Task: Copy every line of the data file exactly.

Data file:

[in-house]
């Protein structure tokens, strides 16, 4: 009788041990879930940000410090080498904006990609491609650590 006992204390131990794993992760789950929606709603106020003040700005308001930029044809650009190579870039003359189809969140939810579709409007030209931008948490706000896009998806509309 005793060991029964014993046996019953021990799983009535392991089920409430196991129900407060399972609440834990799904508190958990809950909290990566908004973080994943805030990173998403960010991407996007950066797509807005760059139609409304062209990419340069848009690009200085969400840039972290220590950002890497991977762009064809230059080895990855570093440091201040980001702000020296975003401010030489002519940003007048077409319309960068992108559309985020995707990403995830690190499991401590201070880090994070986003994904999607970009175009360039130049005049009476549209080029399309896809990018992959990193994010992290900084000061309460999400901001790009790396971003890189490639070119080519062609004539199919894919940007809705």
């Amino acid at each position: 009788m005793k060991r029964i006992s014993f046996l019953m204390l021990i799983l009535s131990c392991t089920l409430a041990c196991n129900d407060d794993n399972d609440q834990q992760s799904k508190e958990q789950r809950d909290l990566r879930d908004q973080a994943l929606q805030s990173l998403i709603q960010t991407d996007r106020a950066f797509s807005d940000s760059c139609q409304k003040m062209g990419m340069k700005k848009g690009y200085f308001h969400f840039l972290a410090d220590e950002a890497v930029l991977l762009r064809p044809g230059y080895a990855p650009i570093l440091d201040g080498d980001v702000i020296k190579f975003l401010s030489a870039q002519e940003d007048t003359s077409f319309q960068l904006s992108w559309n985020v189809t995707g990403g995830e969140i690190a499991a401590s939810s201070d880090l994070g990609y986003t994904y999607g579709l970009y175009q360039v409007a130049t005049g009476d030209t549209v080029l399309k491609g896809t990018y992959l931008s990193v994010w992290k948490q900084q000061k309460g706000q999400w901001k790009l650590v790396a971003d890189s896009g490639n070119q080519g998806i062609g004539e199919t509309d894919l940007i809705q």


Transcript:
[in-house]
């Protein structure tokens, strides 16, 4: 009788041990879930940000410090080498904006990609491609650590 006992204390131990794993992760789950929606709603106020003040700005308001930029044809650009190579870039003359189809969140939810579709409007030209931008948490706000896009998806509309 005793060991029964014993046996019953021990799983009535392991089920409430196991129900407060399972609440834990799904508190958990809950909290990566908004973080994943805030990173998403960010991407996007950066797509807005760059139609409304062209990419340069848009690009200085969400840039972290220590950002890497991977762009064809230059080895990855570093440091201040980001702000020296975003401010030489002519940003007048077409319309960068992108559309985020995707990403995830690190499991401590201070880090994070986003994904999607970009175009360039130049005049009476549209080029399309896809990018992959990193994010992290900084000061309460999400901001790009790396971003890189490639070119080519062609004539199919894919940007809705």
């Amino acid at each position: 009788m005793k060991r029964i006992s014993f046996l019953m204390l021990i799983l009535s131990c392991t089920l409430a041990c196991n129900d407060d794993n399972d609440q834990q992760s799904k508190e958990q789950r809950d909290l990566r879930d908004q973080a994943l929606q805030s990173l998403i709603q960010t991407d996007r106020a950066f797509s807005d940000s760059c139609q409304k003040m062209g990419m340069k700005k848009g690009y200085f308001h969400f840039l972290a410090d220590e950002a890497v930029l991977l762009r064809p044809g230059y080895a990855p650009i570093l440091d201040g080498d980001v702000i020296k190579f975003l401010s030489a870039q002519e940003d007048t003359s077409f319309q960068l904006s992108w559309n985020v189809t995707g990403g995830e969140i690190a499991a401590s939810s201070d880090l994070g990609y986003t994904y999607g579709l970009y175009q360039v409007a130049t005049g009476d030209t549209v080029l399309k491609g896809t990018y992959l931008s990193v994010w992290k948490q900084q000061k309460g706000q999400w901001k790009l650590v790396a971003d890189s896009g490639n070119q080519g998806i062609g004539e199919t509309d894919l940007i809705q």